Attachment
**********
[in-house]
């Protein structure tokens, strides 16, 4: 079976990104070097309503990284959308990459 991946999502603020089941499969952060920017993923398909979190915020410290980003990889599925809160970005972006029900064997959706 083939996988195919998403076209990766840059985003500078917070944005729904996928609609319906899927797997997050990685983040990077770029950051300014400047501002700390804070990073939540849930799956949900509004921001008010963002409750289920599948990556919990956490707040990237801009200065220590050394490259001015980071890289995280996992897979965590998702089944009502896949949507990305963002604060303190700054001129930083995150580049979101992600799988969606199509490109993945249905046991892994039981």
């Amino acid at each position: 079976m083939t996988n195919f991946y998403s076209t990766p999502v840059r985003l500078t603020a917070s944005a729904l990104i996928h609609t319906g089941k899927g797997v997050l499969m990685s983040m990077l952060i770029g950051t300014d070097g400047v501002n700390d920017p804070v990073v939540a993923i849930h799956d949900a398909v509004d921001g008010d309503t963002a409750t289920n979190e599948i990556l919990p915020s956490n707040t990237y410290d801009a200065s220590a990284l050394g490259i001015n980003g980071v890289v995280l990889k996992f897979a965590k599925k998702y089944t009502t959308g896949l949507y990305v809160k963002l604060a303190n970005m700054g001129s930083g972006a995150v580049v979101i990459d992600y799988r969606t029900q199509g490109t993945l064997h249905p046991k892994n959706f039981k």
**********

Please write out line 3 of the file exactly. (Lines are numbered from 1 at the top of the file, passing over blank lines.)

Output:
């Amino acid at each position: 079976m083939t996988n195919f991946y998403s076209t990766p999502v840059r985003l500078t603020a917070s944005a729904l990104i996928h609609t319906g089941k899927g797997v997050l499969m990685s983040m990077l952060i770029g950051t300014d070097g400047v501002n700390d920017p804070v990073v939540a993923i849930h799956d949900a398909v509004d921001g008010d309503t963002a409750t289920n979190e599948i990556l919990p915020s956490n707040t990237y410290d801009a200065s220590a990284l050394g490259i001015n980003g980071v890289v995280l990889k996992f897979a965590k599925k998702y089944t009502t959308g896949l949507y990305v809160k963002l604060a303190n970005m700054g001129s930083g972006a995150v580049v979101i990459d992600y799988r969606t029900q199509g490109t993945l064997h249905p046991k892994n959706f039981k």